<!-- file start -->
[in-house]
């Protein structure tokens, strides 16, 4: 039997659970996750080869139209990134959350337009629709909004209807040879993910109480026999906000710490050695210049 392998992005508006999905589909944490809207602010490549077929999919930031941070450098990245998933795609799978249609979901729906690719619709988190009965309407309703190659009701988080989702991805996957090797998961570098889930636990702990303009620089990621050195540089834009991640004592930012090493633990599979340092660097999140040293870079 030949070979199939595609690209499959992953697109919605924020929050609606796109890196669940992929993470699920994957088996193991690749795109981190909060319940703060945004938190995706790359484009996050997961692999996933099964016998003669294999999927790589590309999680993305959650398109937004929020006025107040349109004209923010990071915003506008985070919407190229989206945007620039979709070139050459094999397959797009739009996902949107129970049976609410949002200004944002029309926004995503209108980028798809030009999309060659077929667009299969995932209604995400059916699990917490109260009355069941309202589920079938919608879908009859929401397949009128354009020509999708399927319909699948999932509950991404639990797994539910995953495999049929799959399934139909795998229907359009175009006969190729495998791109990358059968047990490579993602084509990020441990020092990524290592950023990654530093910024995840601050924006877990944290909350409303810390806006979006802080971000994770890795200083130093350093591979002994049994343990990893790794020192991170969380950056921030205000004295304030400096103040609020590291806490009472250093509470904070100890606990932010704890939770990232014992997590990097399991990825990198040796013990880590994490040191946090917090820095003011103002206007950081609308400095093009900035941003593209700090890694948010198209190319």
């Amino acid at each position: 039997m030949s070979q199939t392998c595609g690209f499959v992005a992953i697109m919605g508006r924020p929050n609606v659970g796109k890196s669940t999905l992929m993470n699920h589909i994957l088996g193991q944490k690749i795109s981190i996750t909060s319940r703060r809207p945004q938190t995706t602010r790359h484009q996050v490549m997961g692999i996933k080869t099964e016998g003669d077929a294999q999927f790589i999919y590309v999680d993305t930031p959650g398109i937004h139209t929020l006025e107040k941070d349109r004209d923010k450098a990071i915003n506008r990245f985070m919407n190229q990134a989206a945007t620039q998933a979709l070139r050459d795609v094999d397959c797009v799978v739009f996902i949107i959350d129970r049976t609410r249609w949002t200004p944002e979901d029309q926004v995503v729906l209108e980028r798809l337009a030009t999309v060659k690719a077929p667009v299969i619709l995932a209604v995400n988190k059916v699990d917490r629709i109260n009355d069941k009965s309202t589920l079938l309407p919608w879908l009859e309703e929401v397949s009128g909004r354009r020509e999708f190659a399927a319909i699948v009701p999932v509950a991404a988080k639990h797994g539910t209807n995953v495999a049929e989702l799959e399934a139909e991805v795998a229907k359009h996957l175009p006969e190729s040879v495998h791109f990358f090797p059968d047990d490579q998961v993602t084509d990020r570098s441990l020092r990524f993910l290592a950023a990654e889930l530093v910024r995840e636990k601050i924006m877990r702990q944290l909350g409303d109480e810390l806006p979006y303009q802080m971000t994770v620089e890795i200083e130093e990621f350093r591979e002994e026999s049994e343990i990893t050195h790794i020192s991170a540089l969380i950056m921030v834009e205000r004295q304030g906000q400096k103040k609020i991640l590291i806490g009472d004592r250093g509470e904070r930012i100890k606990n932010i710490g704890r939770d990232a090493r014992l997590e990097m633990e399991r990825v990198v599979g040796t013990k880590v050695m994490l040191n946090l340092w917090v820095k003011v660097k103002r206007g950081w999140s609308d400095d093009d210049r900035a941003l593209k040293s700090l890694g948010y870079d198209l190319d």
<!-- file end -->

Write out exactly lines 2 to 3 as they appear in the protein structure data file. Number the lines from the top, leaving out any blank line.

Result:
């Protein structure tokens, strides 16, 4: 039997659970996750080869139209990134959350337009629709909004209807040879993910109480026999906000710490050695210049 392998992005508006999905589909944490809207602010490549077929999919930031941070450098990245998933795609799978249609979901729906690719619709988190009965309407309703190659009701988080989702991805996957090797998961570098889930636990702990303009620089990621050195540089834009991640004592930012090493633990599979340092660097999140040293870079 030949070979199939595609690209499959992953697109919605924020929050609606796109890196669940992929993470699920994957088996193991690749795109981190909060319940703060945004938190995706790359484009996050997961692999996933099964016998003669294999999927790589590309999680993305959650398109937004929020006025107040349109004209923010990071915003506008985070919407190229989206945007620039979709070139050459094999397959797009739009996902949107129970049976609410949002200004944002029309926004995503209108980028798809030009999309060659077929667009299969995932209604995400059916699990917490109260009355069941309202589920079938919608879908009859929401397949009128354009020509999708399927319909699948999932509950991404639990797994539910995953495999049929799959399934139909795998229907359009175009006969190729495998791109990358059968047990490579993602084509990020441990020092990524290592950023990654530093910024995840601050924006877990944290909350409303810390806006979006802080971000994770890795200083130093350093591979002994049994343990990893790794020192991170969380950056921030205000004295304030400096103040609020590291806490009472250093509470904070100890606990932010704890939770990232014992997590990097399991990825990198040796013990880590994490040191946090917090820095003011103002206007950081609308400095093009900035941003593209700090890694948010198209190319």
């Amino acid at each position: 039997m030949s070979q199939t392998c595609g690209f499959v992005a992953i697109m919605g508006r924020p929050n609606v659970g796109k890196s669940t999905l992929m993470n699920h589909i994957l088996g193991q944490k690749i795109s981190i996750t909060s319940r703060r809207p945004q938190t995706t602010r790359h484009q996050v490549m997961g692999i996933k080869t099964e016998g003669d077929a294999q999927f790589i999919y590309v999680d993305t930031p959650g398109i937004h139209t929020l006025e107040k941070d349109r004209d923010k450098a990071i915003n506008r990245f985070m919407n190229q990134a989206a945007t620039q998933a979709l070139r050459d795609v094999d397959c797009v799978v739009f996902i949107i959350d129970r049976t609410r249609w949002t200004p944002e979901d029309q926004v995503v729906l209108e980028r798809l337009a030009t999309v060659k690719a077929p667009v299969i619709l995932a209604v995400n988190k059916v699990d917490r629709i109260n009355d069941k009965s309202t589920l079938l309407p919608w879908l009859e309703e929401v397949s009128g909004r354009r020509e999708f190659a399927a319909i699948v009701p999932v509950a991404a988080k639990h797994g539910t209807n995953v495999a049929e989702l799959e399934a139909e991805v795998a229907k359009h996957l175009p006969e190729s040879v495998h791109f990358f090797p059968d047990d490579q998961v993602t084509d990020r570098s441990l020092r990524f993910l290592a950023a990654e889930l530093v910024r995840e636990k601050i924006m877990r702990q944290l909350g409303d109480e810390l806006p979006y303009q802080m971000t994770v620089e890795i200083e130093e990621f350093r591979e002994e026999s049994e343990i990893t050195h790794i020192s991170a540089l969380i950056m921030v834009e205000r004295q304030g906000q400096k103040k609020i991640l590291i806490g009472d004592r250093g509470e904070r930012i100890k606990n932010i710490g704890r939770d990232a090493r014992l997590e990097m633990e399991r990825v990198v599979g040796t013990k880590v050695m994490l040191n946090l340092w917090v820095k003011v660097k103002r206007g950081w999140s609308d400095d093009d210049r900035a941003l593209k040293s700090l890694g948010y870079d198209l190319d």